Some Storyboards for “The Night I appeared as Macbeth”

Here are storyboards for William Hargreaves’ song “the night I appeared as Macbeth”

The pictures are not absolutely in the intended order

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The band played the barber of seville quite a lot before I came oncampaign 1548campaign 1549campaign 1550campaign 1551

cos we cut quite a few pages whenever rehearsal went wrongcampaign 1552campaign 1553campaign 1554campaign 1555campaign 1556campaign 1557campaign 1558campaign 1559

oh the flowers, what a feast. they threw it in bagfulls self raising and yeastcampaign 1593campaign 1594campaign 1595campaign 1596campaign 1597campaign 1598campaign 1599campaign 1600campaign 1601campaign 1602campaign 1603campaign 1604campaign 1605campaign 1606

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Dance:campaign 1587campaign 1586campaign 1584campaign 1585campaign 1583campaign 1580campaign 1581

so I put in some lines from some popular rhymes, and some well-chosen words of my owncampaign 1582campaign 1578campaign 1577

I improved the part with a dance
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They threw it self-raising and yeast!

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Here is a version of the song performed by Tim:

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Yet more trial by jury storyboards

Here are some more storyboard illustrations from TRIAL BY JURY

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I’ll tell you howcampaign 1820

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Above: for today in this arena

Below: the judge’s entrance: behold your judgecampaign 1837

to your bright rayscampaign 1835

we never grudge ecstatic praisecampaign 1836

may each decree and statute rankcampaign 1838

and never be reversed en blanc

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Hark the hourcampaign 1823

breathing hope and fearcampaign 1824campaign 1825campaign 1826campaign 1827

in this arenacampaign 1828

for today

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for these kind words accept my thanks i pray

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For these kind words etc

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A breach of promise we’ve to try today

campaign 1833.jpgAll hail great judge etc

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but firstly if the time you’ll not begrudge, I’ll tell you how I came to be a judge

More Matilda

Here are some videos showing progress on the Matilda song

In the “Harmony system” used here, I am inbetweening drawings by drawing between the red (the previous drawing in the sequence) and green (the next drawing in the sequence) In this song, because there is so much action, I am drawing every frame (25 frames/ second) whereas many Disney films rely on 12 frames/ second with every frame exposed twice. This more labour-intensive approach should guarantee much smoother action.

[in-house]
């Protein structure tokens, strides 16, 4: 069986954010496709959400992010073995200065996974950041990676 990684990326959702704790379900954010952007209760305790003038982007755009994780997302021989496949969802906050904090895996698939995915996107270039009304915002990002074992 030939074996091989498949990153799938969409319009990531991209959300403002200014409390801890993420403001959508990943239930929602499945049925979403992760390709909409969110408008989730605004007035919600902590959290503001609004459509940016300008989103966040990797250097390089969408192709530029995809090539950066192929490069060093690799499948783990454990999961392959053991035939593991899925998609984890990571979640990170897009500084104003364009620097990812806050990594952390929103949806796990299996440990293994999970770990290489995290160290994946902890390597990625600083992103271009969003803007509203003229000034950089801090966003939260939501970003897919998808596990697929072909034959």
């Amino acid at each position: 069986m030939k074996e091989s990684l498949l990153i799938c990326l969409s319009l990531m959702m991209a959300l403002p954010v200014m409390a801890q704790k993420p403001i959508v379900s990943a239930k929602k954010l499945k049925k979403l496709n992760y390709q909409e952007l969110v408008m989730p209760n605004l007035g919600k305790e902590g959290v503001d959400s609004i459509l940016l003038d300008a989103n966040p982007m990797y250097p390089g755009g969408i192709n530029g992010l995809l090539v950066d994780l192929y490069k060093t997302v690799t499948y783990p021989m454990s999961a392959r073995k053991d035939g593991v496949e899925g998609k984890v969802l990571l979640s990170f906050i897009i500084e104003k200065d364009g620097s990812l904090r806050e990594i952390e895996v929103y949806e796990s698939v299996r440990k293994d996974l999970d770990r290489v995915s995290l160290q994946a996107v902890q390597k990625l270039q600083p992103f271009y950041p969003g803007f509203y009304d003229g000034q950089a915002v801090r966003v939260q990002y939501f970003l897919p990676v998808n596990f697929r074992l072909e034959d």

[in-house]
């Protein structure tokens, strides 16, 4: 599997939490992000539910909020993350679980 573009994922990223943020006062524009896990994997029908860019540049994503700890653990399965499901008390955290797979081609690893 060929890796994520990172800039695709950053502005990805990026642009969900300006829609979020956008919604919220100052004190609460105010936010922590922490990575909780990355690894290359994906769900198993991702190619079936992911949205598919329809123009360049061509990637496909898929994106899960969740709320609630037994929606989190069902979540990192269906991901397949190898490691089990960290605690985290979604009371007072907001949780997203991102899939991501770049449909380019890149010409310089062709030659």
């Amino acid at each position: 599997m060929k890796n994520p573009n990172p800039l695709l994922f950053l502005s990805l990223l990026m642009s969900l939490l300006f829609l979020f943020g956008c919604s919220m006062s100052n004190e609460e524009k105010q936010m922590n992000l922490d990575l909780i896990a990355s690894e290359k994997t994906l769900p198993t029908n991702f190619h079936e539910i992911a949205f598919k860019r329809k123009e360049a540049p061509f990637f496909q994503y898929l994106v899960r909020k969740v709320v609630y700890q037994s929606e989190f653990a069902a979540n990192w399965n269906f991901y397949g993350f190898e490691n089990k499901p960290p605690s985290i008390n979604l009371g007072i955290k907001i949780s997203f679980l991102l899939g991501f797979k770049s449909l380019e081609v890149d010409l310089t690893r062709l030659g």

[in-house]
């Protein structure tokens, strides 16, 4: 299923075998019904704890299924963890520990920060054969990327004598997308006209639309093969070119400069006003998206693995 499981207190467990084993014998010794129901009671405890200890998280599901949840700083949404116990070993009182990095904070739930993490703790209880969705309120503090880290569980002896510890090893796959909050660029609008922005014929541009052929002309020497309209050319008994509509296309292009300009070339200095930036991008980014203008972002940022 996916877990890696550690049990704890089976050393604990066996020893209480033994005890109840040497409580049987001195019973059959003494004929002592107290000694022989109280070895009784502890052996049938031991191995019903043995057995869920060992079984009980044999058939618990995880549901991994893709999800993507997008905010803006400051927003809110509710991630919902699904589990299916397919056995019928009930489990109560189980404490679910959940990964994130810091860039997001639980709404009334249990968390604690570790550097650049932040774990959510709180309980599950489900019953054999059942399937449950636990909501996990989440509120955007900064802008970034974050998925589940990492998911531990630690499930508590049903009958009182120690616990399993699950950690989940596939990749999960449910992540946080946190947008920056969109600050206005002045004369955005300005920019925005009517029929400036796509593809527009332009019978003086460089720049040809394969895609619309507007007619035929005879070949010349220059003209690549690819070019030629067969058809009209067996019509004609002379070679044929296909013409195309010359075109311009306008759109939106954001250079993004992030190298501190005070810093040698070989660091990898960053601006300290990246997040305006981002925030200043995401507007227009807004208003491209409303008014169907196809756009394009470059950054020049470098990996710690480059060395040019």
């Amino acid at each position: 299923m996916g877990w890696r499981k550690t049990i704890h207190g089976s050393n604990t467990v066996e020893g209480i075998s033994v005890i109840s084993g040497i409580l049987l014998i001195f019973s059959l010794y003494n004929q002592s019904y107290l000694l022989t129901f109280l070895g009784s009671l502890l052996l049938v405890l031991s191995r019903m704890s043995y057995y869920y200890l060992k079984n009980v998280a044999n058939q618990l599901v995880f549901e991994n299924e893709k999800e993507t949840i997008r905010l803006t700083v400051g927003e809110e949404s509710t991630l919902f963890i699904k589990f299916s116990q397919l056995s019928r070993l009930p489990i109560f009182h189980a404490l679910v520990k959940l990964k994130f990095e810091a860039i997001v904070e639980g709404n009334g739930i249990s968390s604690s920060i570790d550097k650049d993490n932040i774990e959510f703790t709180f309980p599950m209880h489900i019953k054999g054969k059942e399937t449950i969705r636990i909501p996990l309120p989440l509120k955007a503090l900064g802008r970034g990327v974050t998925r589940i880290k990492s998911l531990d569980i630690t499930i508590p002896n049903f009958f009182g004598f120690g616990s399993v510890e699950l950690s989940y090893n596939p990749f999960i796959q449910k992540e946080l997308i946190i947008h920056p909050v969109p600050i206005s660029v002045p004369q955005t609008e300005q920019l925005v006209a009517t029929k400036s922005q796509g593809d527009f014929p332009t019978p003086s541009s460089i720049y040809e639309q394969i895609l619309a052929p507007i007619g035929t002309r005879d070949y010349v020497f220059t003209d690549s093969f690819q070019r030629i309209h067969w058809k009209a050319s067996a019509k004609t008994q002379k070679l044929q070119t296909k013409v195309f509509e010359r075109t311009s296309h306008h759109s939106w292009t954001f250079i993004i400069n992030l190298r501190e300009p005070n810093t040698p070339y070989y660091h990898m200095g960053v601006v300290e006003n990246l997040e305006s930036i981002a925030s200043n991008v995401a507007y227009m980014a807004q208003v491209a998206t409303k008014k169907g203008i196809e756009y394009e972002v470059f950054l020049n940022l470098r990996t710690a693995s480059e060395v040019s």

The upper body is sketched in with rough lipsynch in blue

here the arms are encased in jacket sleeves and the whole jacket is added to the figure. Matilda is sketches roughly in blue. For a fuller image, see the end of the previous post (Showreel)

Matilda and saucy postcards

5-tim-copy-of-mcgillA sequence I am working on at the moment (Matilda by Harry Champion*) to complete the two music halls films draws inspiration form the work of Donald McGill.

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Just after the war, about 1300 subversive picture postcards, redolent in double-entendres, were seized by the police and a court case was held to judge whether these cards were undermining public morality. Oddly, it is exactly the same sort of humour that turns up on screen a few years’ later in the “carry on films”. They got away with it. The postcard industry was not so fortunate. The line taken by the postcard artists in court, however, was that the pictures were only offensive to those people corrupt enough to appreciate the risqué jokes. Quite a brilliant bit of legal subterfuge in itself.

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The king of the seaside postcard was Donald McGill. I have spent many months copying his images and my moleskin is stuffed with them! It is only when you look at what an artist does very carefully that you appreciate the cleverness of composition and the recurring features. Donald McGill is really a very good draughtsman! What I love perhaps more than the expressions which are excellent and well-observed are the ways he breaks the frame- constantly!

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His images are just the flip-side of the Dandy and the Beano. The adult-version. His men are whimpy, his women rubenesque. Here are my copies of some pictures by other postcard illustrators – the first one is clearly Edwardian so there is some history to this…